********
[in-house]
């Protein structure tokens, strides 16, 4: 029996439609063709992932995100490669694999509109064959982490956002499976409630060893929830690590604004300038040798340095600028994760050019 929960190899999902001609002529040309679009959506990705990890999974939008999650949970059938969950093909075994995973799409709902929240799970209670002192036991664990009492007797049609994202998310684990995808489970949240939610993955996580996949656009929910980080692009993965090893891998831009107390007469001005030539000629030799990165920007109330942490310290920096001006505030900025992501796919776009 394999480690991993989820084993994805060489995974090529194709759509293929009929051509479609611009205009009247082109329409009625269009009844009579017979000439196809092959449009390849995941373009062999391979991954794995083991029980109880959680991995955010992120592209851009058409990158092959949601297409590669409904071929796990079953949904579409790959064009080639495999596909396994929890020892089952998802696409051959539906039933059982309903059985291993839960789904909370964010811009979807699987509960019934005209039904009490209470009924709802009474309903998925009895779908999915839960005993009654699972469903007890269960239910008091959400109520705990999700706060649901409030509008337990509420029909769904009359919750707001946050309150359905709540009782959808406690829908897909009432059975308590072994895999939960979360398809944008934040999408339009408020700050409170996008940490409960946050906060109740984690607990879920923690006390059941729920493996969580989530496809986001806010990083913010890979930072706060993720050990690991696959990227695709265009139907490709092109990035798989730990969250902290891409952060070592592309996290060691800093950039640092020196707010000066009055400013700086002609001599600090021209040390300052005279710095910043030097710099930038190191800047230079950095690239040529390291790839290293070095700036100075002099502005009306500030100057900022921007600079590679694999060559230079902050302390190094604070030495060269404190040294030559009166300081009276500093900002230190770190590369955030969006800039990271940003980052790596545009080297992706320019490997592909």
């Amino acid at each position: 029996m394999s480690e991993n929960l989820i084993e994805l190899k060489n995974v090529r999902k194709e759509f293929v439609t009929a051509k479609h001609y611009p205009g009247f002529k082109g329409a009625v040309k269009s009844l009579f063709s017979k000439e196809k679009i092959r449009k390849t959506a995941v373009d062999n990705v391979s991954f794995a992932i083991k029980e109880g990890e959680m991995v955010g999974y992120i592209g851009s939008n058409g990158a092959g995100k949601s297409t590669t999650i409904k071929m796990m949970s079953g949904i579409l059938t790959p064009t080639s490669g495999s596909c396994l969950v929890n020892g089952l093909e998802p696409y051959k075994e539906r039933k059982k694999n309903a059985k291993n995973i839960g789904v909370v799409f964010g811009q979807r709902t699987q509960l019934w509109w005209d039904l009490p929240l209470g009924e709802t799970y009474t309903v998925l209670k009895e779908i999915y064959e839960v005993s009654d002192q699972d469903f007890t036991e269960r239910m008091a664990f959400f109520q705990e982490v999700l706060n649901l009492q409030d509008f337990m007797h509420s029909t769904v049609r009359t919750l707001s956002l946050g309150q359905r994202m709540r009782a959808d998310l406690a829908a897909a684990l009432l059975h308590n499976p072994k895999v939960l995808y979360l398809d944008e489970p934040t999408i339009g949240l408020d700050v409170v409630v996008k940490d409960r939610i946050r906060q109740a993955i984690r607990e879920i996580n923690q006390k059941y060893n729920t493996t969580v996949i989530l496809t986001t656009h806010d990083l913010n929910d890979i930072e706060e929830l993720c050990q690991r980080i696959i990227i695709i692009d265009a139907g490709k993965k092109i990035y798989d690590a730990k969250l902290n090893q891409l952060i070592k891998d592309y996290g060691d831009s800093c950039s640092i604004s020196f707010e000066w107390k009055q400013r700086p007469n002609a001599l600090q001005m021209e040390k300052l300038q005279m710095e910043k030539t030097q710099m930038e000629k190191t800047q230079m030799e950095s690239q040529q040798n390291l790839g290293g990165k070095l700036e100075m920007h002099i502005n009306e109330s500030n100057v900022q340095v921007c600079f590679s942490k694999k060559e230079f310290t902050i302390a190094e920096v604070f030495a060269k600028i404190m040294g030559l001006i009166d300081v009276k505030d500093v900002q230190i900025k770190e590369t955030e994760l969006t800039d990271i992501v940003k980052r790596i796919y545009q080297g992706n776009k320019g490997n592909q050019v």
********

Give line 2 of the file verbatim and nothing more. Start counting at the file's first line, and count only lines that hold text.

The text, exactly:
């Protein structure tokens, strides 16, 4: 029996439609063709992932995100490669694999509109064959982490956002499976409630060893929830690590604004300038040798340095600028994760050019 929960190899999902001609002529040309679009959506990705990890999974939008999650949970059938969950093909075994995973799409709902929240799970209670002192036991664990009492007797049609994202998310684990995808489970949240939610993955996580996949656009929910980080692009993965090893891998831009107390007469001005030539000629030799990165920007109330942490310290920096001006505030900025992501796919776009 394999480690991993989820084993994805060489995974090529194709759509293929009929051509479609611009205009009247082109329409009625269009009844009579017979000439196809092959449009390849995941373009062999391979991954794995083991029980109880959680991995955010992120592209851009058409990158092959949601297409590669409904071929796990079953949904579409790959064009080639495999596909396994929890020892089952998802696409051959539906039933059982309903059985291993839960789904909370964010811009979807699987509960019934005209039904009490209470009924709802009474309903998925009895779908999915839960005993009654699972469903007890269960239910008091959400109520705990999700706060649901409030509008337990509420029909769904009359919750707001946050309150359905709540009782959808406690829908897909009432059975308590072994895999939960979360398809944008934040999408339009408020700050409170996008940490409960946050906060109740984690607990879920923690006390059941729920493996969580989530496809986001806010990083913010890979930072706060993720050990690991696959990227695709265009139907490709092109990035798989730990969250902290891409952060070592592309996290060691800093950039640092020196707010000066009055400013700086002609001599600090021209040390300052005279710095910043030097710099930038190191800047230079950095690239040529390291790839290293070095700036100075002099502005009306500030100057900022921007600079590679694999060559230079902050302390190094604070030495060269404190040294030559009166300081009276500093900002230190770190590369955030969006800039990271940003980052790596545009080297992706320019490997592909």